KARACHI: With mounting censorship and increasing threats to dissent in the country, reports of a shutdown against micro-blogging website Twitter have worried digital rights experts, journalists and activists as well as common users.

On Wednesday, the Pakistan Telecommunication Authority (PTA) said it had warned Twitter that the tech giant would be banned in Pakistan for not complying with its directive to block ‘objectionable content’ despite repeated requests from the authorities. In its final notice to the micro-blogging website, the authority said a blanket ban would be instated in the country if the government’s requests were not addressed within 15 days.

Following reports of the possible shutdown, German Ambassador to Pakistan Martin Kobler expressed his concerns.

In a tweet, he said: “Worried about press reports that #twitter is threatened in #pakistan. I love my followers. I learn so much from you. Social media must be handled with responsibility but must not be blocked. A free country needs free social media!”

“These bans and shutdowns only serve to de-stabilise the image of the country. Other countries are moving forward taking advantage of the digital age but Pakistan is still afraid of the internet,” digital rights expert Nighat Dad said while speaking to Dawn.

Recalling how similar attempts had been made to block the spread of social media in the country in the past when Facebook was banned twice in 2008 and then again in 2010 and access to YouTube was blocked in 2012 for over two years, Ms Dad said the ban would not work this time as times had changed.

“People have become more digitally aware now. Their lives literally depend on the internet and even political leaders rely on social media for communication. Twitter is far more popular [and useful] than they [authorities] perceive it to be,” she added.

Besides disrupting public discourse, banning a website constitutes as violation of Article 19 of the Constitution, Ms Dad pointed out. “We will challenge the decision legally, if it is instated, for it is restricting free speech and access to information which is a right under the Constitution,” she asserted.

Interestingly, Pakistan is not alone in expressing concern over Twitter’s inability to curb propaganda. The company has been widely criticised for years for their seemingly lax efforts to police bad actors, including abusive users.

Recently, amid increasing pressure from various countries in the election year, the company suspended 70 million accounts as part of a crackdown on malicious activity on its platform.

In a blog post earlier this year, the company wrote it had identified and challenged more than 9.9 million potentially spammy or automated accounts per week and had introduced measures to fight abuse, hateful conduct and violent extremism.

However, telecom authorities in Pakistan maintain that whenever they sought information about an individual who had uploaded ‘objectionable content’, Twitter did not respond and rarely took down the content.

What is objectionable content?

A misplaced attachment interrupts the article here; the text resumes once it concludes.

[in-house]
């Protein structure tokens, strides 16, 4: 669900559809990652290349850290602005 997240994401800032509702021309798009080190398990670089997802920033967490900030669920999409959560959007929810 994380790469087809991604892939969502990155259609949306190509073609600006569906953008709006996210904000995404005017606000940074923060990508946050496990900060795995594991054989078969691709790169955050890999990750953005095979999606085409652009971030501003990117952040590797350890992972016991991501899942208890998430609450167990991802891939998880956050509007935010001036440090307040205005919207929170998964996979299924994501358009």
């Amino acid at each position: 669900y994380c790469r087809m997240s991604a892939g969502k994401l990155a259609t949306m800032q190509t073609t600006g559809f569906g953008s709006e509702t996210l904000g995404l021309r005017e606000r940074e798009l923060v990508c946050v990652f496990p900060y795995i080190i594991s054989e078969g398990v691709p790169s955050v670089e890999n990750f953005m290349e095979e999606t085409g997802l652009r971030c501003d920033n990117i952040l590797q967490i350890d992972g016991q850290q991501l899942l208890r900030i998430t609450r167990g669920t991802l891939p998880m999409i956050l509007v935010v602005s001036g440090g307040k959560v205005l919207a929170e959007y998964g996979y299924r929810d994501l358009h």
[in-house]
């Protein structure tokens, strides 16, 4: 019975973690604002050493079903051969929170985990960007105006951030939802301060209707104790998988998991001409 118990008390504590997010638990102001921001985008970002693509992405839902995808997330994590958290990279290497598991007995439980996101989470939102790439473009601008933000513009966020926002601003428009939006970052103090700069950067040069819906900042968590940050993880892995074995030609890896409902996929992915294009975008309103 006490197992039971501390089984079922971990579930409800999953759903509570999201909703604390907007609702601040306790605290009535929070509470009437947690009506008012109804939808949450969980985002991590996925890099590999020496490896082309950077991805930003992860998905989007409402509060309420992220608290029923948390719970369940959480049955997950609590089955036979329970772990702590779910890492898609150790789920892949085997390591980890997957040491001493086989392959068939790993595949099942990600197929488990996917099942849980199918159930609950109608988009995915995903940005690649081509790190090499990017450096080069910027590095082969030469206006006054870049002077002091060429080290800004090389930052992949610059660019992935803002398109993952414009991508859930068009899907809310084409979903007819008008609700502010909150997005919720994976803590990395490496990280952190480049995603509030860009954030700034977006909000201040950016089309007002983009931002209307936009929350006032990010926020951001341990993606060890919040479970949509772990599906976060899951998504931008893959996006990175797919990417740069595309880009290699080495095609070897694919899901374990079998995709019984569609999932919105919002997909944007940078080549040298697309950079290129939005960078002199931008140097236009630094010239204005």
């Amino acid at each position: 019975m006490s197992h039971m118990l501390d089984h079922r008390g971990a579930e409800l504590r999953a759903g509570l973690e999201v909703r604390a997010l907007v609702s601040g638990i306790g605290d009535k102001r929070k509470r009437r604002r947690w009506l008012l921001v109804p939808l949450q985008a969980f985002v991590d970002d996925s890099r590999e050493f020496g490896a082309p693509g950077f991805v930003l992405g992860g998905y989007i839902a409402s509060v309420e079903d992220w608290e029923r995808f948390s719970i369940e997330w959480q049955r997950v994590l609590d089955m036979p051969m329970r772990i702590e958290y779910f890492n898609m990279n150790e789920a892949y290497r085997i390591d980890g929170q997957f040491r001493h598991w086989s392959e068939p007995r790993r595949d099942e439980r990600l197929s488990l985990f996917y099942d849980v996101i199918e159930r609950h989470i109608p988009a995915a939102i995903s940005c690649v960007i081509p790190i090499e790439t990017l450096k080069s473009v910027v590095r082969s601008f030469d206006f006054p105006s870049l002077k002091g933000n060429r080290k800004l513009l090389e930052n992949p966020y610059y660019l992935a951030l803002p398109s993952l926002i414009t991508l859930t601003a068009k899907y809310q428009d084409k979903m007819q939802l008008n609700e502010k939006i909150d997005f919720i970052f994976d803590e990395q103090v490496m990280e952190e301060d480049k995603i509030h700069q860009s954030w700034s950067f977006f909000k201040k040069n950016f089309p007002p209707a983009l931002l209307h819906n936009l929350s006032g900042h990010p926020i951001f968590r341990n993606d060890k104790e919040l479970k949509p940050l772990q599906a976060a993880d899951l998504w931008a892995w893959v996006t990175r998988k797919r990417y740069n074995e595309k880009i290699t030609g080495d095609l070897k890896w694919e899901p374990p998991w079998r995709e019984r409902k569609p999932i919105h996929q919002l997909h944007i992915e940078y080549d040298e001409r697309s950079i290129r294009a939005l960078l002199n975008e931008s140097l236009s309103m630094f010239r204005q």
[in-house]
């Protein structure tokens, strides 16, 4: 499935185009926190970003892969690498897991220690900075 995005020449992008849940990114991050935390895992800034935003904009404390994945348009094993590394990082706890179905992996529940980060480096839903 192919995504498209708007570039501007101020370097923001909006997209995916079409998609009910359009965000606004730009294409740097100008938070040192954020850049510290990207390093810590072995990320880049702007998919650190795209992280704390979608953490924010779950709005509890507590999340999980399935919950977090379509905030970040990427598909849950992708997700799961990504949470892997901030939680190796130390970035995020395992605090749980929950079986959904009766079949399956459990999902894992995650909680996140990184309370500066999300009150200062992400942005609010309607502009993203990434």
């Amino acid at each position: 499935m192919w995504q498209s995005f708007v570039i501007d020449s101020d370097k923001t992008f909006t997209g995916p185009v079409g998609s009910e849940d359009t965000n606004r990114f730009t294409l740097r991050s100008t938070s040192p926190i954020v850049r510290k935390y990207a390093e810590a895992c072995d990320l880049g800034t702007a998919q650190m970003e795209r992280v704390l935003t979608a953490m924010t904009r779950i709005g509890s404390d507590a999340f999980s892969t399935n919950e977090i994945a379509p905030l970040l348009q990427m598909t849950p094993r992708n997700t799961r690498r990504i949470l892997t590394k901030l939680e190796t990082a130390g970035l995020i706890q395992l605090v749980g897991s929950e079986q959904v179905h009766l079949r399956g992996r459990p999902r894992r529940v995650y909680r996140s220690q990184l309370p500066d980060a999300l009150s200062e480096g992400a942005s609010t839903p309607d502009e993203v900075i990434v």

Speaking to Dawn, PTA chairman Muhammad Naveed pointed out that it was not under the regulatory body’s mandate to shut down a website. “We are answerable to institutions and Twitter is not cooperating. We have asked them to remove blasphemous content related to Shaukat Aziz case and they have not responded. There are many other similar cases,” he insisted.

Although what constitutes as ‘objectionable’ is open to interpretation, online content is monitored under the Prevention of Electronics Crime Act (Peca) which defines ‘unlawful online content’.

Clause 37 of Peca empowers PTA to regulate internet content as under: “Unlawful online content.-(I) The Authority shall have the power to remove or block or issue directions for removal or blocking of access to an information through any information system if it considers it necessary in the interest of the glory of Islam or the integrity, security or defence of Pakistan or any part thereof, public order, decency or morality, or in relation to contempt of court or commission of or incitement to an offence under this Act.”

The PTA chairman further clarified recent reports suggesting that the authorities are planning to crackdown on the use of social media under a ‘Social Media Control Act’ under which online abuse would lead to punishment of three years and a fine worth Rs10 million. “There is no particular act related to social media. We only implement punishment liable under Peca,” he said.

Director of Bolo Bhi, an advocacy forum for digital rights, Usama Khilji is of the opinion that the state must not play judge on what people are allowed to say as long as it does not directly incite violence or cause harm.

“We have seen the state abuse Section 10 of the Peca 16 (cybercrime bill) which relates to terrorism being used against activists that criticise state policies. Citizens must be allowed to criticise the policies of a state that they fund through their taxes and government that they choose through their votes,” he maintained.

However, optimistic that with Pakistan Tehreek-i-Insaf’s reliance on social media for its success to be elected to power, the digital rights expert said he expected little to no support for the move to ban Twitter from the new government.

Speaking about alternative measures to curtail spread of inflammatory content online, Ms Dad citied Germany’s example where websites are charged with a hefty penalty if they don’t comply with official requests. “Hold the websites accountable instead of punishing internet users,” she advised.

Published in Dawn, August 18th, 2018



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